AI sets new musical boundaries

Last updated :
Release Date: 2023-10-11

Li Xiaobing from the Central Conservatory of Music hosts an AI concert in Beijing. [Photo provided to China Daily] Technology detects emotional changes among audiences

Before erhu player Wang Chuting started to perform an original piece of music titled Over the Rainbow, Zhang Yuan, who composed the work, stepped onto the stage and sat next to Wang.

They both donned brainwave-reading headsets, signaling that the performance had officially started. The headsets detect signals from the brains of the performer and composer, transforming them into music to allow real-time improvisation.

In addition to the erhu, Wang played guitar in the piece, which is not related to the eponymous song featured in the movie The Wizard of Oz.

Zhang, who graduated from the Central Conservatory of Music in Beijing with a bachelor's degree and a master's in composition, said, "The interactive element highlighted the dynamic connection between the musicians, the audience and the AI (artificial intelligence) technology, blurring the lines between human expression and machine capabilities."

The composer holds a doctorate in electronic music composition from the Conservatory's music AI and information technology department.

"Traditionally, performers play onstage and the audience listens. The communication is silent most of the time. However, music is now listening to us for a change. Performers can see emotional changes in the listeners, which affect performances and the way in which musicians play," Zhang said.

He added that brainwave-reading headsets are often used in medical treatment.

Zhang's work was staged recently at a groundbreaking Central Conservatory of Music concert that combined AI technology and human musicians, redefining the traditional concert experience.

Before entering the concert hall, the audience was given a taste of the futuristic elements of music through a compositional system generated by AI technology. By scanning a code, and texting the lyrics, rhythm and vocal timbre, the audience could obtain a song totally created by AI within 23 seconds.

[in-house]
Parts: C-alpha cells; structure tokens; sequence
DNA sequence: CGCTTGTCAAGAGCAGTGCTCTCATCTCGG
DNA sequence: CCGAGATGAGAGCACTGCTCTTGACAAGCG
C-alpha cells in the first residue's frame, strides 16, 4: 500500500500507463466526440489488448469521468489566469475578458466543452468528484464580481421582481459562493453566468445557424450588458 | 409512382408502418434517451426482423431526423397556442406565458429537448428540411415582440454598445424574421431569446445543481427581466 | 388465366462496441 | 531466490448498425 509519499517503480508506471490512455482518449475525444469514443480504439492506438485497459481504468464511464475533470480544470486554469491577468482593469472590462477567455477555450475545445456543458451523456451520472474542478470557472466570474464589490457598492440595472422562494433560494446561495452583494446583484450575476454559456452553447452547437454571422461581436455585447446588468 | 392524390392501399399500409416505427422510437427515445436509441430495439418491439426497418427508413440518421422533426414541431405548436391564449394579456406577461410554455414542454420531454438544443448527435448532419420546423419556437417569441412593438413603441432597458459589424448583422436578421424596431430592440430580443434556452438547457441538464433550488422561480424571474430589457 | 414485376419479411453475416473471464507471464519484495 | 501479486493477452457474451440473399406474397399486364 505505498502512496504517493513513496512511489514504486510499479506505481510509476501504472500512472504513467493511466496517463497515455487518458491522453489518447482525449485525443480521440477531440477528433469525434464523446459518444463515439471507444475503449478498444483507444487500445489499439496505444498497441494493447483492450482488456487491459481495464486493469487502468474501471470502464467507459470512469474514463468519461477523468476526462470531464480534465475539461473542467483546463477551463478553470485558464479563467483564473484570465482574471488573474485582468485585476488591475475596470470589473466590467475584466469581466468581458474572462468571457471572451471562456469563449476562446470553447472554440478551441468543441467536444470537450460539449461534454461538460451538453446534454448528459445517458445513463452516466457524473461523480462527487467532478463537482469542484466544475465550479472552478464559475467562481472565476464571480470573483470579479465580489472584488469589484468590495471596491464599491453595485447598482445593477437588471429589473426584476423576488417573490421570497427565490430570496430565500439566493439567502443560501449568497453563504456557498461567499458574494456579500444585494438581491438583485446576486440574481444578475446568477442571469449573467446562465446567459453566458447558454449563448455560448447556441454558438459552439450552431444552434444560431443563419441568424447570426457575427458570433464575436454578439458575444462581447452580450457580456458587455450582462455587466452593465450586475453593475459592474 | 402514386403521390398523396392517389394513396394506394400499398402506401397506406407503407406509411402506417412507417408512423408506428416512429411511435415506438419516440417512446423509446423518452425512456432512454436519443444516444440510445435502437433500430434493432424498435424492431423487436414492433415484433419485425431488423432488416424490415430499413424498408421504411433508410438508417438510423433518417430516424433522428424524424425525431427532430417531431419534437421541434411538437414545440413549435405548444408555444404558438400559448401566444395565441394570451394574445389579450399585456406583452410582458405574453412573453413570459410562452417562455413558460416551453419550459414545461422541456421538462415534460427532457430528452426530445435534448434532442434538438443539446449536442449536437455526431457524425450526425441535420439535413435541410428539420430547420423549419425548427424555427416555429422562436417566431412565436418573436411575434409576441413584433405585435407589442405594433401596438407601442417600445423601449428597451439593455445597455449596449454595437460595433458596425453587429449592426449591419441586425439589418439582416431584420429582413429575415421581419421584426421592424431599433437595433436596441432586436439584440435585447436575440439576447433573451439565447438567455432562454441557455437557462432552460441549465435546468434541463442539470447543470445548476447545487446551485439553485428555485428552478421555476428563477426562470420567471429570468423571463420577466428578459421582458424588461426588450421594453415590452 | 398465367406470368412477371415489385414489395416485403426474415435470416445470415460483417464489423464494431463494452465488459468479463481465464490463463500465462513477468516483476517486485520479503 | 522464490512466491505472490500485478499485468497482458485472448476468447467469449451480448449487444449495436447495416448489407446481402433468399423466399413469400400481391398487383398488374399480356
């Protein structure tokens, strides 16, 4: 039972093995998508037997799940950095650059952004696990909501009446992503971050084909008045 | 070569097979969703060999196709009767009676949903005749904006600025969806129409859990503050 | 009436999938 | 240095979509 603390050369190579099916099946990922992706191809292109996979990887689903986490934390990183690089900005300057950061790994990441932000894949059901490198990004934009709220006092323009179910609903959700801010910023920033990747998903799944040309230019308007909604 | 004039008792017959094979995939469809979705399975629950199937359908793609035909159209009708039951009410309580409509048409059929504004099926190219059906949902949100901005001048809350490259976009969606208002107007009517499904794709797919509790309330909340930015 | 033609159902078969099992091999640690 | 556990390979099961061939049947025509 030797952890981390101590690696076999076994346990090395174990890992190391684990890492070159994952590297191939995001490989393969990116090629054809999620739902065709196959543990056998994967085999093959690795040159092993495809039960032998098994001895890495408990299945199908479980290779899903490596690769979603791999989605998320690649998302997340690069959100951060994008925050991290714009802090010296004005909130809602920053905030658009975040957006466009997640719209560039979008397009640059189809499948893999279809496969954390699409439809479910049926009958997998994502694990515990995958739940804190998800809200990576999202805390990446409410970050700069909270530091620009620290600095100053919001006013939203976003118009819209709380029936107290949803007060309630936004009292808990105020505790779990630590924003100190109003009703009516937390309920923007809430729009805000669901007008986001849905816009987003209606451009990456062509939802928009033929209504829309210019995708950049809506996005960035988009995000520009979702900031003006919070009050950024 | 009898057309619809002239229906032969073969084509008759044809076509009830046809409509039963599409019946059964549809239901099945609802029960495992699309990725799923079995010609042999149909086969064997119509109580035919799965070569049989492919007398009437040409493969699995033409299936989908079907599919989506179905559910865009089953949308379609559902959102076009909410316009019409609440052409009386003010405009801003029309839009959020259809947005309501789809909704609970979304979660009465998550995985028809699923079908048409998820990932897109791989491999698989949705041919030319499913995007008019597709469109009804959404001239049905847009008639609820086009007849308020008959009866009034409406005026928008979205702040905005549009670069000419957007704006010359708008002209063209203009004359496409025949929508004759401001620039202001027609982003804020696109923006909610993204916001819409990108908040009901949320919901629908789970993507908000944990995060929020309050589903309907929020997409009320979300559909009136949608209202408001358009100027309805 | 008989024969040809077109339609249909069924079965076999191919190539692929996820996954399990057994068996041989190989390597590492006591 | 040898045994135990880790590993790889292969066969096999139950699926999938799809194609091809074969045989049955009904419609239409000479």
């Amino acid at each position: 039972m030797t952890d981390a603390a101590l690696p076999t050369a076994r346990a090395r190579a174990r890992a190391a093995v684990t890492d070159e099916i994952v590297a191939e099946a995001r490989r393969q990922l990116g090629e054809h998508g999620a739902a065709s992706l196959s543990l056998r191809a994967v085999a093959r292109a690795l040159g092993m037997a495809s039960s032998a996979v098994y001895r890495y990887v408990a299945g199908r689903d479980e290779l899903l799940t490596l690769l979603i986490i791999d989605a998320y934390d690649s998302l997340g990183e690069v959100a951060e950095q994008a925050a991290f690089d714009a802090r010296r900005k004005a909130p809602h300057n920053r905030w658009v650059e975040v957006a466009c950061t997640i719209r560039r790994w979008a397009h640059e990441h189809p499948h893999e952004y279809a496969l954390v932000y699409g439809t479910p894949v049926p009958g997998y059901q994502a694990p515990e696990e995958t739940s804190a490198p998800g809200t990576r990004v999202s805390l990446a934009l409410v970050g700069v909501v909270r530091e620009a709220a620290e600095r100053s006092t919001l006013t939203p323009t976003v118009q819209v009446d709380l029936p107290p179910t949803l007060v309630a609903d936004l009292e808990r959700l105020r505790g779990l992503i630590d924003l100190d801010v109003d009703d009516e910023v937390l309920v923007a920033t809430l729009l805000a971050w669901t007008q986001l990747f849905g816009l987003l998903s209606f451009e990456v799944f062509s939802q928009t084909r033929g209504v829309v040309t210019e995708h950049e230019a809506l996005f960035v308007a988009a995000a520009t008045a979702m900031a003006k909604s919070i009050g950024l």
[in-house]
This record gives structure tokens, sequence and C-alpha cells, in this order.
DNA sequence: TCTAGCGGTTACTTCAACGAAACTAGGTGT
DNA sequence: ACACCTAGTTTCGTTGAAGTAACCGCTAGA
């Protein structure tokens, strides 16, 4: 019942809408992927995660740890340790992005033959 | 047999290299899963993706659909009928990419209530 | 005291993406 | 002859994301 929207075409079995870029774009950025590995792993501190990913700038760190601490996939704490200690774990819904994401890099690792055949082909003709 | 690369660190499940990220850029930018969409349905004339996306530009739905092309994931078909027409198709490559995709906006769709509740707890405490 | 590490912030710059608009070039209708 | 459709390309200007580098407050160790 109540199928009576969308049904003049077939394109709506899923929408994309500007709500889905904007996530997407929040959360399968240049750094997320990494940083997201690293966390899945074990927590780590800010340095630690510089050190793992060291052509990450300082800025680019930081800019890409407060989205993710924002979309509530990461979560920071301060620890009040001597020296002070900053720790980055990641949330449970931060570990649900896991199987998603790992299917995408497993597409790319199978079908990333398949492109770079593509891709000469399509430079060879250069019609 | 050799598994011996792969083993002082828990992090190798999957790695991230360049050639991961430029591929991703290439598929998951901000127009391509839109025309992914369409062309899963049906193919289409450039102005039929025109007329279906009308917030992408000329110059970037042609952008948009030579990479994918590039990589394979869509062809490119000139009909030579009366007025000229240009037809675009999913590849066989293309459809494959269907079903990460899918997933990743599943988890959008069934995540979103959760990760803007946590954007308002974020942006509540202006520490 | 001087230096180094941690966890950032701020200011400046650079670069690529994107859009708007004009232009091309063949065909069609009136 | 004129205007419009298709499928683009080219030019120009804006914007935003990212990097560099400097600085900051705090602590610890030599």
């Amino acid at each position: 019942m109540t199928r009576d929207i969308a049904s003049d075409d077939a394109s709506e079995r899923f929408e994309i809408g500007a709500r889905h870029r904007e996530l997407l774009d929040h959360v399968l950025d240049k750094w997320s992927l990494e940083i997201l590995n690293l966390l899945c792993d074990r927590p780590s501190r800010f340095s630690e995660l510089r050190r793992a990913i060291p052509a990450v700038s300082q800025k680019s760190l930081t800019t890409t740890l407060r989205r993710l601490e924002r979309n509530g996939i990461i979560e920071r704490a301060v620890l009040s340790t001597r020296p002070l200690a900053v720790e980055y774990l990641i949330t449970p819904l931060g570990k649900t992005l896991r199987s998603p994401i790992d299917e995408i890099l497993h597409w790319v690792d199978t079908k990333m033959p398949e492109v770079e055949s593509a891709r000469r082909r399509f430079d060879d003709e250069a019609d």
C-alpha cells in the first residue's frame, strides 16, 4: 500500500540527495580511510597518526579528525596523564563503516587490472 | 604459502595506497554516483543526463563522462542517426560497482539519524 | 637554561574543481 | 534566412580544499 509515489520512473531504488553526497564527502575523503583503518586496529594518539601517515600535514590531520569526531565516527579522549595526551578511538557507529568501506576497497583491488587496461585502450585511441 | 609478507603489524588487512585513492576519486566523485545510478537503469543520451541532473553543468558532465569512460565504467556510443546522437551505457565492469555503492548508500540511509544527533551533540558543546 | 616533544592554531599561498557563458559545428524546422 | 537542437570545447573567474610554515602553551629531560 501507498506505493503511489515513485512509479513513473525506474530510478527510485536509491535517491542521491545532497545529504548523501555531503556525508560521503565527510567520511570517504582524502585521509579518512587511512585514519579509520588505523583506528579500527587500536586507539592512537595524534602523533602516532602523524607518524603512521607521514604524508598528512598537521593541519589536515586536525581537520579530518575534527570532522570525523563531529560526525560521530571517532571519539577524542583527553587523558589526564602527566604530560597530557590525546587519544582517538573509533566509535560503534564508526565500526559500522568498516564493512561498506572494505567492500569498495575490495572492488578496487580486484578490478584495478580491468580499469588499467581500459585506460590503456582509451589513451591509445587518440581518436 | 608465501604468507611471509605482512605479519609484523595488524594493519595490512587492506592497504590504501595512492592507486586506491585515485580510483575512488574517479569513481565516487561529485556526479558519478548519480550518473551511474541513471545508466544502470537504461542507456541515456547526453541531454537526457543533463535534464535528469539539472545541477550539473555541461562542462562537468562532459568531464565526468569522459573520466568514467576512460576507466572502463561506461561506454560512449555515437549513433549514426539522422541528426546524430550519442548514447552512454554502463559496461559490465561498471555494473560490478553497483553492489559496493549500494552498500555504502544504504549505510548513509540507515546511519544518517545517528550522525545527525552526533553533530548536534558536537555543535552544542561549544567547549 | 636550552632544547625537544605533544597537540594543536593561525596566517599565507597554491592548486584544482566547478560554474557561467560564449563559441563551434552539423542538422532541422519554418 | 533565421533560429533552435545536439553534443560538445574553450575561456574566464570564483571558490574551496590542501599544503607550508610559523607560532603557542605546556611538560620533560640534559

Li Xiaobing, executive director of the concert and head of the music AI and information technology department at the Conservatory, said: "AI is everywhere and is radically changing our daily lives, for example, in shopping, commuting and banking. In music, AI is fundamentally changing not just how we listen to it, but how music is created and even how the music industry operates.

"There is a big question for musicians: is AI going to assist them, or is it going to be a musician? This concert, with the theme 'music from the future', might offer a clue.

"With AI's assistance, music creators can analyze real-time performance data and empower human performers to make adjustments based on audience feedback, ultimately enhancing the overall concert experience."

Li added that the music AI and information technology department was founded at the Conservatory in 2019. The department comprises an AI music center, an electronic music composition center and music therapy center. The recent concert was the first time the department had showcased its doctorate holders' musical works to the public.